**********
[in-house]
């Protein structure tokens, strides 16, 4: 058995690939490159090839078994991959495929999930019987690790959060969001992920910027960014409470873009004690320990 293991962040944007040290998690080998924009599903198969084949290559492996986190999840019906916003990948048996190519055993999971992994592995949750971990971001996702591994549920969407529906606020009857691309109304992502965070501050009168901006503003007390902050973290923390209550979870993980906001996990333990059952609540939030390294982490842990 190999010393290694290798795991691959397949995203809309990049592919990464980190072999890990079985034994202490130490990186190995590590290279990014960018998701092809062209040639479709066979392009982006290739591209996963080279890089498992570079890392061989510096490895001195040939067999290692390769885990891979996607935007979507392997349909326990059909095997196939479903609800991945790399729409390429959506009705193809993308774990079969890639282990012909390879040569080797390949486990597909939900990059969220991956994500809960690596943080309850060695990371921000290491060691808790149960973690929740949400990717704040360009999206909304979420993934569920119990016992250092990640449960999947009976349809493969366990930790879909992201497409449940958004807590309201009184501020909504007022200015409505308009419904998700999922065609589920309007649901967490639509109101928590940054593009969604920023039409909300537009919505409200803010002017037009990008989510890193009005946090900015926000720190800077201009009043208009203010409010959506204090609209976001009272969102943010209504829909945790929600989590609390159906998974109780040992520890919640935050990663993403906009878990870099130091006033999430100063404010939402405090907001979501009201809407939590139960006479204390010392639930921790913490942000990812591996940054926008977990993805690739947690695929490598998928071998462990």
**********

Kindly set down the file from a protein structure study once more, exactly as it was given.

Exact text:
[in-house]
């Protein structure tokens, strides 16, 4: 058995690939490159090839078994991959495929999930019987690790959060969001992920910027960014409470873009004690320990 293991962040944007040290998690080998924009599903198969084949290559492996986190999840019906916003990948048996190519055993999971992994592995949750971990971001996702591994549920969407529906606020009857691309109304992502965070501050009168901006503003007390902050973290923390209550979870993980906001996990333990059952609540939030390294982490842990 190999010393290694290798795991691959397949995203809309990049592919990464980190072999890990079985034994202490130490990186190995590590290279990014960018998701092809062209040639479709066979392009982006290739591209996963080279890089498992570079890392061989510096490895001195040939067999290692390769885990891979996607935007979507392997349909326990059909095997196939479903609800991945790399729409390429959506009705193809993308774990079969890639282990012909390879040569080797390949486990597909939900990059969220991956994500809960690596943080309850060695990371921000290491060691808790149960973690929740949400990717704040360009999206909304979420993934569920119990016992250092990640449960999947009976349809493969366990930790879909992201497409449940958004807590309201009184501020909504007022200015409505308009419904998700999922065609589920309007649901967490639509109101928590940054593009969604920023039409909300537009919505409200803010002017037009990008989510890193009005946090900015926000720190800077201009009043208009203010409010959506204090609209976001009272969102943010209504829909945790929600989590609390159906998974109780040992520890919640935050990663993403906009878990870099130091006033999430100063404010939402405090907001979501009201809407939590139960006479204390010392639930921790913490942000990812591996940054926008977990993805690739947690695929490598998928071998462990």